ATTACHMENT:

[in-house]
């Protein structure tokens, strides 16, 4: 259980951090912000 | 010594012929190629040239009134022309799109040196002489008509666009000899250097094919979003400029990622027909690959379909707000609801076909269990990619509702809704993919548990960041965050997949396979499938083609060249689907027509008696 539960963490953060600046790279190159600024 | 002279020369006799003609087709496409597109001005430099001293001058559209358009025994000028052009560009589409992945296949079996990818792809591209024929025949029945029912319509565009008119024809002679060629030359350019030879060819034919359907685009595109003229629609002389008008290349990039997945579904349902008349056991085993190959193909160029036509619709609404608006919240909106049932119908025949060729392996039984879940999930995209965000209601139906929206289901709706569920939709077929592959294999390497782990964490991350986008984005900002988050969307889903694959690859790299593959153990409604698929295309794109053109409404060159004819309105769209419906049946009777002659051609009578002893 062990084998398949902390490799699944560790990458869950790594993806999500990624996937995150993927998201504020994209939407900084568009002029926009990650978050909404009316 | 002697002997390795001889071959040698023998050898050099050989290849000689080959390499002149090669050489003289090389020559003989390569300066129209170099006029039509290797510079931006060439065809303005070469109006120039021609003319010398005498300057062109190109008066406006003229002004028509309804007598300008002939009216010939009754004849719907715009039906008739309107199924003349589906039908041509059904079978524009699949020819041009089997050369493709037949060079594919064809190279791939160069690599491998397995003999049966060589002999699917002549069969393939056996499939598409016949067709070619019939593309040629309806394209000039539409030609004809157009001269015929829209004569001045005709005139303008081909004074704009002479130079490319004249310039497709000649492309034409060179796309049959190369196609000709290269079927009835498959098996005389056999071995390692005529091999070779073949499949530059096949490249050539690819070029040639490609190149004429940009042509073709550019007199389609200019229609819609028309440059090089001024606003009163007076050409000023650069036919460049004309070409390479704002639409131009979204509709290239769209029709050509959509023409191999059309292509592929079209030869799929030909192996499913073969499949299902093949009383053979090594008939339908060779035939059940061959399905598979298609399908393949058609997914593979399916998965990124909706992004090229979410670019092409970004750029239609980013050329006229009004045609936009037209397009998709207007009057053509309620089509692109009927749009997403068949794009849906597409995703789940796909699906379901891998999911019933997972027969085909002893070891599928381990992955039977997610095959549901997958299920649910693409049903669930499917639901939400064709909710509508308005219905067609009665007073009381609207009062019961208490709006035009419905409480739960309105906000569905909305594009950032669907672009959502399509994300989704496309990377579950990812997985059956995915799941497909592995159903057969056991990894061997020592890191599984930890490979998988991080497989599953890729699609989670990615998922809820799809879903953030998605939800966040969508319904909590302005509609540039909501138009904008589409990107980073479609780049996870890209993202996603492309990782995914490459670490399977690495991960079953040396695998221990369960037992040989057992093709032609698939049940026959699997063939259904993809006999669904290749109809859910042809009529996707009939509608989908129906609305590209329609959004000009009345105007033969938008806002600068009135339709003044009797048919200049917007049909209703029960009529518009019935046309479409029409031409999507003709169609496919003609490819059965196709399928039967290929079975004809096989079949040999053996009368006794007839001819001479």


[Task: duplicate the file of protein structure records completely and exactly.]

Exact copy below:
[in-house]
């Protein structure tokens, strides 16, 4: 259980951090912000 | 010594012929190629040239009134022309799109040196002489008509666009000899250097094919979003400029990622027909690959379909707000609801076909269990990619509702809704993919548990960041965050997949396979499938083609060249689907027509008696 539960963490953060600046790279190159600024 | 002279020369006799003609087709496409597109001005430099001293001058559209358009025994000028052009560009589409992945296949079996990818792809591209024929025949029945029912319509565009008119024809002679060629030359350019030879060819034919359907685009595109003229629609002389008008290349990039997945579904349902008349056991085993190959193909160029036509619709609404608006919240909106049932119908025949060729392996039984879940999930995209965000209601139906929206289901709706569920939709077929592959294999390497782990964490991350986008984005900002988050969307889903694959690859790299593959153990409604698929295309794109053109409404060159004819309105769209419906049946009777002659051609009578002893 062990084998398949902390490799699944560790990458869950790594993806999500990624996937995150993927998201504020994209939407900084568009002029926009990650978050909404009316 | 002697002997390795001889071959040698023998050898050099050989290849000689080959390499002149090669050489003289090389020559003989390569300066129209170099006029039509290797510079931006060439065809303005070469109006120039021609003319010398005498300057062109190109008066406006003229002004028509309804007598300008002939009216010939009754004849719907715009039906008739309107199924003349589906039908041509059904079978524009699949020819041009089997050369493709037949060079594919064809190279791939160069690599491998397995003999049966060589002999699917002549069969393939056996499939598409016949067709070619019939593309040629309806394209000039539409030609004809157009001269015929829209004569001045005709005139303008081909004074704009002479130079490319004249310039497709000649492309034409060179796309049959190369196609000709290269079927009835498959098996005389056999071995390692005529091999070779073949499949530059096949490249050539690819070029040639490609190149004429940009042509073709550019007199389609200019229609819609028309440059090089001024606003009163007076050409000023650069036919460049004309070409390479704002639409131009979204509709290239769209029709050509959509023409191999059309292509592929079209030869799929030909192996499913073969499949299902093949009383053979090594008939339908060779035939059940061959399905598979298609399908393949058609997914593979399916998965990124909706992004090229979410670019092409970004750029239609980013050329006229009004045609936009037209397009998709207007009057053509309620089509692109009927749009997403068949794009849906597409995703789940796909699906379901891998999911019933997972027969085909002893070891599928381990992955039977997610095959549901997958299920649910693409049903669930499917639901939400064709909710509508308005219905067609009665007073009381609207009062019961208490709006035009419905409480739960309105906000569905909305594009950032669907672009959502399509994300989704496309990377579950990812997985059956995915799941497909592995159903057969056991990894061997020592890191599984930890490979998988991080497989599953890729699609989670990615998922809820799809879903953030998605939800966040969508319904909590302005509609540039909501138009904008589409990107980073479609780049996870890209993202996603492309990782995914490459670490399977690495991960079953040396695998221990369960037992040989057992093709032609698939049940026959699997063939259904993809006999669904290749109809859910042809009529996707009939509608989908129906609305590209329609959004000009009345105007033969938008806002600068009135339709003044009797048919200049917007049909209703029960009529518009019935046309479409029409031409999507003709169609496919003609490819059965196709399928039967290929079975004809096989079949040999053996009368006794007839001819001479």